Our showdown set the table up in arms for a bit - he had apparently been doing this type of thing all night and had been getting the better of everyone (as I had seen in the hand when I first joined the table).  They couldn't believe that he bluffed off 3 stacks, they couldn't believe that I called him down with Q's as a new player, and they were just astounded at the whole run of the hand.  I chuckled a bit inside, owing it all to the player who lost the trips to the suckout Kings full.  I feel like the old Budweiser Real Men of Genius commercials - Thanks camo guy, this one's for you!


  1. Do you plan to return there? Did you check out their weekend tournaments?

    1. Yes. I definitely plan on going up again. I looked it up on google maps - the delta difference in mileage is 7 miles door to door. I think it's faster to go to Horseshoe than MDL. Perhaps PPP & I can carpool if he doesn't stay overnight... I don't know about their weekend tournaments, but I think they have WSOP circuit events coming through there. Though the poker room is not comparatively large (25 tables to MDL's 52), they have a huge conference room in the basement that can support a large tournament structure.

      For their weekend tourneys, the schedule is posted online:

    2. I actually think it's easier to get to the shoe. You avoid all the mall traffic and lights by MDL!. Plus, the parking lot alone saves you five minutes . . .

      As for tourney's . . . I believe their Saturday starts at 11:00 and is $340. It seems like first place is usually $5,500 to $7,000. Vook and his "Wizards" played it last month, and could give more info . . . .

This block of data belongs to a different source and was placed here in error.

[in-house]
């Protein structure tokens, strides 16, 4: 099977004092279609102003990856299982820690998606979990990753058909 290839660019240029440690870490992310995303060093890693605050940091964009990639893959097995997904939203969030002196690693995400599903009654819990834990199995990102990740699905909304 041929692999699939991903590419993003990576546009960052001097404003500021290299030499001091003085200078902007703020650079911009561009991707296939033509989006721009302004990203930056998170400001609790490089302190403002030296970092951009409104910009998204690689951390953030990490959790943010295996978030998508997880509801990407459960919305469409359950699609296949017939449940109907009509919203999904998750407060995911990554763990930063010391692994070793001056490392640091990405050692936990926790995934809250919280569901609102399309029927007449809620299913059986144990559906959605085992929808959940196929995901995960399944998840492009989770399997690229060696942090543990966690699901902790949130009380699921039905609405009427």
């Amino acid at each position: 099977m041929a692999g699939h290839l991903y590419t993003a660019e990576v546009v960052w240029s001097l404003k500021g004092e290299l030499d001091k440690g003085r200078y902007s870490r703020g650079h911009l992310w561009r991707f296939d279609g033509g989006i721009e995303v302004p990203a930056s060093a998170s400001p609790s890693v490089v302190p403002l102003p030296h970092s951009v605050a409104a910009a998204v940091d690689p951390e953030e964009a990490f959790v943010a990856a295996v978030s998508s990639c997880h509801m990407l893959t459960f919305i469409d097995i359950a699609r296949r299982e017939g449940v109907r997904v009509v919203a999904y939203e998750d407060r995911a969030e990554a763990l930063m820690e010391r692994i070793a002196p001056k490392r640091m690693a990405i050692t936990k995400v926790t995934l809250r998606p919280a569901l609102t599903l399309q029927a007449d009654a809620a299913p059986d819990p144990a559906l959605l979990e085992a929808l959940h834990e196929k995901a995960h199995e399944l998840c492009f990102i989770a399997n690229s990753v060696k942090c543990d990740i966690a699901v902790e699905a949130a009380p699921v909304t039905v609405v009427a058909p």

2. Joel should explain to stealthmunk why its NOT in ur best interest for a guy to straddle every hand hes not blind and have u act first almost every hand. (in the RTP thread a few pages back). he swears i should welcome the guy putting dead money in the pot. and i said its both him and me that get hurt big time and the benefit on those acting last. he claims everyone but the straddler benefits in a full ring game and i swore the guys always acting first and second are getting hurt big time, and NOT benefitting. someone better than me should explain it to him on RTP

    1. Tony, I don't necessarily have an issue with the straddle. All things being equal, there is no inherent advantage to a straddle since all positions / players have the same equal opportunity. In fact, I would argue that the standard UTG straddle is great for everyone else except the straddler since he's put in dead money effectively as a super Big Blind.

      That said, straddle is the fact that it doubles the stakes of the table. Essentially, it makes the BB 2x or more (when there's an uncapped straddle amount). Therefore, if there's a straddle, each player must "limp" the new BB size (or raise in increments of the new BB size) - reducing full stacks (originally 100 BB) to 50 BB. Realizing that fact, you're not playing nearly as deep as you were prior to the straddle - and it makes the table a lot more costly to play. I believe a professional's advantage lies the deeper the stacks are - the straddle shifts the advantage more in favor of the worse. Look, it comes down to this: I sit down at a 1/2 or 1/3 table and want to play those stakes. If it's going up to a 1 / 3 / 6 table, then I may as well switch over to 2/5.